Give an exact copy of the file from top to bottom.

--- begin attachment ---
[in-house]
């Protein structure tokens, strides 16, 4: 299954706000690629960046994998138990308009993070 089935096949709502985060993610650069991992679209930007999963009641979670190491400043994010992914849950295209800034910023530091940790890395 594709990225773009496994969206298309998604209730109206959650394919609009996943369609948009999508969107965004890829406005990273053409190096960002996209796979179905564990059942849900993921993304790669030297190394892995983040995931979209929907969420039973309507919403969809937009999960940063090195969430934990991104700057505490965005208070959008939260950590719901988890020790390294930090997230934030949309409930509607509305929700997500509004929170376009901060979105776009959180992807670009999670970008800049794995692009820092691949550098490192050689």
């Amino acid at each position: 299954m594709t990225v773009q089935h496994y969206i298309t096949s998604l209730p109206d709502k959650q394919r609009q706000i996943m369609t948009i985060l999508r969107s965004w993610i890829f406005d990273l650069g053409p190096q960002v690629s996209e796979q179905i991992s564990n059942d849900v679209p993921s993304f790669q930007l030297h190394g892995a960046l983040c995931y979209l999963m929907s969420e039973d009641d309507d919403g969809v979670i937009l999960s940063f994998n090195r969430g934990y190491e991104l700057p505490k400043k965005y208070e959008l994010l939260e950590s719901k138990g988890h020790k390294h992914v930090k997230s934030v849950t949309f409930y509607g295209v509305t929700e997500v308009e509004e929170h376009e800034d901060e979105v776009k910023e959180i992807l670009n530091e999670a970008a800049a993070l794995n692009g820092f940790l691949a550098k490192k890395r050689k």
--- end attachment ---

[in-house]
């Protein structure tokens, strides 16, 4: 299954706000690629960046994998138990308009993070 089935096949709502985060993610650069991992679209930007999963009641979670190491400043994010992914849950295209800034910023530091940790890395 594709990225773009496994969206298309998604209730109206959650394919609009996943369609948009999508969107965004890829406005990273053409190096960002996209796979179905564990059942849900993921993304790669030297190394892995983040995931979209929907969420039973309507919403969809937009999960940063090195969430934990991104700057505490965005208070959008939260950590719901988890020790390294930090997230934030949309409930509607509305929700997500509004929170376009901060979105776009959180992807670009999670970008800049794995692009820092691949550098490192050689």
């Amino acid at each position: 299954m594709t990225v773009q089935h496994y969206i298309t096949s998604l209730p109206d709502k959650q394919r609009q706000i996943m369609t948009i985060l999508r969107s965004w993610i890829f406005d990273l650069g053409p190096q960002v690629s996209e796979q179905i991992s564990n059942d849900v679209p993921s993304f790669q930007l030297h190394g892995a960046l983040c995931y979209l999963m929907s969420e039973d009641d309507d919403g969809v979670i937009l999960s940063f994998n090195r969430g934990y190491e991104l700057p505490k400043k965005y208070e959008l994010l939260e950590s719901k138990g988890h020790k390294h992914v930090k997230s934030v849950t949309f409930y509607g295209v509305t929700e997500v308009e509004e929170h376009e800034d901060e979105v776009k910023e959180i992807l670009n530091e999670a970008a800049a993070l794995n692009g820092f940790l691949a550098k490192k890395r050689k």